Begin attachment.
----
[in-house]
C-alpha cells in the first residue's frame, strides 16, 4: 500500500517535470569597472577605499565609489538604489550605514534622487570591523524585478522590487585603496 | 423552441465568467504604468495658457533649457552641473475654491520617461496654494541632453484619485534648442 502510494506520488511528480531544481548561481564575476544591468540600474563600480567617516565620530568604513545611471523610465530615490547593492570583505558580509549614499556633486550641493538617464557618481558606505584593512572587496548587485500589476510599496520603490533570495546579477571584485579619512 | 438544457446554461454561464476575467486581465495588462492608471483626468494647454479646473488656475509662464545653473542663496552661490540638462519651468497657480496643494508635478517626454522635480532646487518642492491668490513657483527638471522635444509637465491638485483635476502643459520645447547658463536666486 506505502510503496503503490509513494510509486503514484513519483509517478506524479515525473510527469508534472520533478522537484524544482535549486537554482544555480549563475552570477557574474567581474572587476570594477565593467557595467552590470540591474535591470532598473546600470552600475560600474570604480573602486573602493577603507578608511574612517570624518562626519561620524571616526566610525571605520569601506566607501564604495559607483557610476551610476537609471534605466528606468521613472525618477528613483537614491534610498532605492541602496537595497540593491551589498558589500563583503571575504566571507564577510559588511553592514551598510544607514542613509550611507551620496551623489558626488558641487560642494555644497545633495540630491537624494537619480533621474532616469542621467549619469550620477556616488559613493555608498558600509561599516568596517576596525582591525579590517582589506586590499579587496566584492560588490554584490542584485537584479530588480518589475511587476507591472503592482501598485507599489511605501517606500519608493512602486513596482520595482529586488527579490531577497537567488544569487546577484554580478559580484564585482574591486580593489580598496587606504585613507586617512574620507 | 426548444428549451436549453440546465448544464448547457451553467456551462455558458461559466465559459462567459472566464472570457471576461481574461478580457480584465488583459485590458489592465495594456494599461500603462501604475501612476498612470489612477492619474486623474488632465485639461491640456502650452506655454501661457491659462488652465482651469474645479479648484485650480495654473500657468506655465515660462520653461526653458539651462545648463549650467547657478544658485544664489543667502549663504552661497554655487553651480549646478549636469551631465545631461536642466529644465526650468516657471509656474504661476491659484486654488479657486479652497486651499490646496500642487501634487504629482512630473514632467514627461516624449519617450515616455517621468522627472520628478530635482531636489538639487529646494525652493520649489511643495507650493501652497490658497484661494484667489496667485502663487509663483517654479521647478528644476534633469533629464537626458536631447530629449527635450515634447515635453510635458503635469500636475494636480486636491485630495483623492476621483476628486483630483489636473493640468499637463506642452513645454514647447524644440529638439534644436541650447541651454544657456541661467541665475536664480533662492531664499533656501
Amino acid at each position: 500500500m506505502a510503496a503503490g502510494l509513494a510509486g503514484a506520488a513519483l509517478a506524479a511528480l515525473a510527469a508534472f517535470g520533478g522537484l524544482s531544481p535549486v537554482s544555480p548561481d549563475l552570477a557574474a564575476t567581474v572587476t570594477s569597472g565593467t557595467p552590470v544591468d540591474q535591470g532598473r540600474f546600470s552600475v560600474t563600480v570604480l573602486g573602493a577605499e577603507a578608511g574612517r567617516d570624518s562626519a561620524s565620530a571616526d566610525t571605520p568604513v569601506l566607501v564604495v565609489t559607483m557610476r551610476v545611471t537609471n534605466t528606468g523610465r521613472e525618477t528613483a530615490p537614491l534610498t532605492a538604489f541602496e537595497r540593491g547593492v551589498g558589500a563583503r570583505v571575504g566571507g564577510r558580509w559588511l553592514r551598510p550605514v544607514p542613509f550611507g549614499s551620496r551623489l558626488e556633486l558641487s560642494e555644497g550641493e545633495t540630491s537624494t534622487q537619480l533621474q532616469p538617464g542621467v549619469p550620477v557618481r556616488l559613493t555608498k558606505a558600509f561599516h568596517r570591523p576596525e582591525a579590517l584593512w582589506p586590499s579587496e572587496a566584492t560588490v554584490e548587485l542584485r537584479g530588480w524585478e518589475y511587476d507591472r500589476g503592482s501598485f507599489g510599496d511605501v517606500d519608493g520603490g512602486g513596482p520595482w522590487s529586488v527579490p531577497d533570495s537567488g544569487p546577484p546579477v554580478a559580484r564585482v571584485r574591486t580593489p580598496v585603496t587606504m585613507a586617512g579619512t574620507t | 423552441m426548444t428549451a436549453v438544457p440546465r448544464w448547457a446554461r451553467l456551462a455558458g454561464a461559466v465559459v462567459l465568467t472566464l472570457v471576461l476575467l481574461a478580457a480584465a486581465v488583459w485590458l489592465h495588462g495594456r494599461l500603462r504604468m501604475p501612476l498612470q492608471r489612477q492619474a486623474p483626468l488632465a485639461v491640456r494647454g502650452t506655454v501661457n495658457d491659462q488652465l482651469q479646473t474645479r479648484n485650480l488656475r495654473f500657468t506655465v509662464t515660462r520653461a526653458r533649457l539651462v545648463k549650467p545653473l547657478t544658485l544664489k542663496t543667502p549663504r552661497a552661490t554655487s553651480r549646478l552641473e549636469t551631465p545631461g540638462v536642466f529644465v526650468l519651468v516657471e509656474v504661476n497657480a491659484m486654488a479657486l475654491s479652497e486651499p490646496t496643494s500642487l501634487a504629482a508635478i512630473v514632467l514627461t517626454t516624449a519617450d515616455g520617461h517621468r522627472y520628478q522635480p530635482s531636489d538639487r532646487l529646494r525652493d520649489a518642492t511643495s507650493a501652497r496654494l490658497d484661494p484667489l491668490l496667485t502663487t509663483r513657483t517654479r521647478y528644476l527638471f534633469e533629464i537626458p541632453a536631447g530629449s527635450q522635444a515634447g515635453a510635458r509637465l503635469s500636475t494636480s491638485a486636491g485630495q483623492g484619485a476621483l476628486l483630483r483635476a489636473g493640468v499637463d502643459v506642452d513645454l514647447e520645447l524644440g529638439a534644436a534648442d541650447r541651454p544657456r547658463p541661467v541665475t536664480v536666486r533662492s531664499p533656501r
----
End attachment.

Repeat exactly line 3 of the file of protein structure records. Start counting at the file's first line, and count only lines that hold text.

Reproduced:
Amino acid at each position: 500500500m506505502a510503496a503503490g502510494l509513494a510509486g503514484a506520488a513519483l509517478a506524479a511528480l515525473a510527469a508534472f517535470g520533478g522537484l524544482s531544481p535549486v537554482s544555480p548561481d549563475l552570477a557574474a564575476t567581474v572587476t570594477s569597472g565593467t557595467p552590470v544591468d540591474q535591470g532598473r540600474f546600470s552600475v560600474t563600480v570604480l573602486g573602493a577605499e577603507a578608511g574612517r567617516d570624518s562626519a561620524s565620530a571616526d566610525t571605520p568604513v569601506l566607501v564604495v565609489t559607483m557610476r551610476v545611471t537609471n534605466t528606468g523610465r521613472e525618477t528613483a530615490p537614491l534610498t532605492a538604489f541602496e537595497r540593491g547593492v551589498g558589500a563583503r570583505v571575504g566571507g564577510r558580509w559588511l553592514r551598510p550605514v544607514p542613509f550611507g549614499s551620496r551623489l558626488e556633486l558641487s560642494e555644497g550641493e545633495t540630491s537624494t534622487q537619480l533621474q532616469p538617464g542621467v549619469p550620477v557618481r556616488l559613493t555608498k558606505a558600509f561599516h568596517r570591523p576596525e582591525a579590517l584593512w582589506p586590499s579587496e572587496a566584492t560588490v554584490e548587485l542584485r537584479g530588480w524585478e518589475y511587476d507591472r500589476g503592482s501598485f507599489g510599496d511605501v517606500d519608493g520603490g512602486g513596482p520595482w522590487s529586488v527579490p531577497d533570495s537567488g544569487p546577484p546579477v554580478a559580484r564585482v571584485r574591486t580593489p580598496v585603496t587606504m585613507a586617512g579619512t574620507t | 423552441m426548444t428549451a436549453v438544457p440546465r448544464w448547457a446554461r451553467l456551462a455558458g454561464a461559466v465559459v462567459l465568467t472566464l472570457v471576461l476575467l481574461a478580457a480584465a486581465v488583459w485590458l489592465h495588462g495594456r494599461l500603462r504604468m501604475p501612476l498612470q492608471r489612477q492619474a486623474p483626468l488632465a485639461v491640456r494647454g502650452t506655454v501661457n495658457d491659462q488652465l482651469q479646473t474645479r479648484n485650480l488656475r495654473f500657468t506655465v509662464t515660462r520653461a526653458r533649457l539651462v545648463k549650467p545653473l547657478t544658485l544664489k542663496t543667502p549663504r552661497a552661490t554655487s553651480r549646478l552641473e549636469t551631465p545631461g540638462v536642466f529644465v526650468l519651468v516657471e509656474v504661476n497657480a491659484m486654488a479657486l475654491s479652497e486651499p490646496t496643494s500642487l501634487a504629482a508635478i512630473v514632467l514627461t517626454t516624449a519617450d515616455g520617461h517621468r522627472y520628478q522635480p530635482s531636489d538639487r532646487l529646494r525652493d520649489a518642492t511643495s507650493a501652497r496654494l490658497d484661494p484667489l491668490l496667485t502663487t509663483r513657483t517654479r521647478y528644476l527638471f534633469e533629464i537626458p541632453a536631447g530629449s527635450q522635444a515634447g515635453a510635458r509637465l503635469s500636475t494636480s491638485a486636491g485630495q483623492g484619485a476621483l476628486l483630483r483635476a489636473g493640468v499637463d502643459v506642452d513645454l514647447e520645447l524644440g529638439a534644436a534648442d541650447r541651454p544657456r547658463p541661467v541665475t536664480v536666486r533662492s531664499p533656501r